Pietro Marcello‘s Scarlet (L’envol) is quite hard to describe in a generally satisfying way. It’s about dreams, passing time, and a yearning to be free. It’s a piece of masterful cinematography and disappointing to look at in alternating scenes. And above all, this French-language drama is a tale of a father and daughter. Raphaël (Raphaël Thiéry) returns home to his newborn baby Juliette (played as an adult by Juliette Jouan), who is in the care of a kind woman, Adeline (Noémie Lvovsky), after his wife passes away.
Raphaël is the kindest, most caring father. He’s maligned by the village on account of his morals, despite being a master woodworker. The family gets by with the support of Adeline and the blacksmith’s family who also lives on her property, but it’s meager. Juliette grows up knowing nothing but love and creativity but not much of the world either. As a child throughout the first half of the movie, we see father and daughter stand for one another. As she grows up, it’s impossible not to be pained by the ways he can no longer protect her and how much her unwittingly and mostly self-imposed sheltered life has perhaps held her back.
Juliette is so full of wonder, blissfully carefree, and steadfast in her belief that one day she will be carried away from this paltry life. As a child, she encountered a witch in the forest who told her scarlet sails would one day come to bring her far away, and she has been patiently waiting ever since, even as her peers viciously malign her for her fantasy. All of these aspects of both Juliette and Raphaël’s characters make them endlessly endearing. You cannot hope for anything but happiness for them and are left wondering at every stage in their lives where those scarlet sails might finally take Juliette one day and under what circumstances. She’s full of so much potential, and there’s a great melancholy to her being pinned to this small town.
All of the wonder and endearment are elevated substantially by the parts of the movie with impeccable camerawork and colors. There are vast stretches of the movie, especially when a stranger named Jean (Louis Garrel) comes to town. Aside from Raphaël and the blacksmith, men in Scarlet are generally not good people. They do awful things and get away with it and they treat Raphaël and Juliette terribly. So when Jean first brings with him immaculate shots of the sun reflecting off of water, skin, and camera lenses with vibrantly saturated colors leaping off of the screen, I was wary at first.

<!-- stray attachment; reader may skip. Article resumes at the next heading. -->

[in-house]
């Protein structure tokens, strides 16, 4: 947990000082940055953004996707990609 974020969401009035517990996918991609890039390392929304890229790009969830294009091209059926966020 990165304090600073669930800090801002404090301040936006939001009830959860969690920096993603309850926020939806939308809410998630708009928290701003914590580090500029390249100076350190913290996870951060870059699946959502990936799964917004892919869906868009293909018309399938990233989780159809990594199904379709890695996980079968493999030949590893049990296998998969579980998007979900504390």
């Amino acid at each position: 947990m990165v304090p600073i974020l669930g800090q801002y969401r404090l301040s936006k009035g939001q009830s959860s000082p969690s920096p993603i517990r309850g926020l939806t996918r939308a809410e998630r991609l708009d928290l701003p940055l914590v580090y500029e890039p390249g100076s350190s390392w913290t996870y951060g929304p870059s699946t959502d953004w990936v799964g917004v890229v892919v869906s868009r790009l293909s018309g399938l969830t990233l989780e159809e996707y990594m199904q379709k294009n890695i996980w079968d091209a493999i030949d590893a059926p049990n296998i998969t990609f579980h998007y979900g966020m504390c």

In a world such as Scarlet’s, where you’re led to assume men can’t be trusted, I jumped to assume that, like Agnès Varda’s Le Bonheur, these glorious colors were meant to mask the sinister and selfish nature of that film’s leading man. The way Jean is shot in one particularly sun-bathed scene swimming towards a sleeping Juliette as if he were a shark approaching prey initially drained all of my trust. But as the story unfolds, it becomes clear that, for once, Scarlet is completely sincere in how it intends to frame Jean’s coming into Juliette’s life. It’s breathtakingly beautiful and I was taught, eventually, to enjoy it without inhibitions, despite my predisposition and the movie’s instruction not to trust men.
Unfortunately, for every gloriously beautiful scene, there were nearly as many that left me jarred or completely unable to watch. For starters, Scarlet makes occasional use of historical stock footage that, while perhaps interesting on a certain level and surely a time-saver as far as requiring extras on-set, the coloring and film quality simply do not match and every time it happens it just felt odd. There are also a number of scenes where you’ll randomly jump to a first-person perspective and then never show one again, or a severe zoom-in on somebody’s face will take place with no apparent reason besides that the camera simply could. They’re sporadic moments throughout, especially the first half of the film, that perhaps are intended to add an element of whimsy but simply did not work for me.
There’s also a bizarre quality now and again where the grain and color so badly matched that of a National Park introduction video from 30 years ago that I couldn’t help but be taken out of the scene. For the most part, those elements did work, adding not just an early 20th Century feel but a timelessness to its period as well. But at random points, especially whenever the movie cuts to the witch, something about the depth would just feel off. And, of course, like nearly every movie, Scarlet is plagued by quite poor lighting during dark scenes. The entirety of the movie’s most important final sequence is practically unviewable on a home screen because it is too dark, and a number of scenes throughout the movie suffer the same issue. Sparse moments of interesting blue lighting peak in through these dark frames, but it’s certainly not awash in it enough to make it more interesting than it is disappointing.
Scarlet is a surreal film with deeply endearing characters and a hard life between them. It’s utterly magnificent to look at just as often as it is impossible to, but the beauty visually and narratively ultimately outweigh the technical oddities. Life is rarely perfectly ornate; why should a film be?
Scarlet begins screening in limited theaters on June 9th.
Scarlet is a surreal film with deeply endearing characters and a hard life between them. It’s utterly magnificent to look at just as often as it is impossible to, but the beauty visually and narratively ultimately outweigh the technical oddities.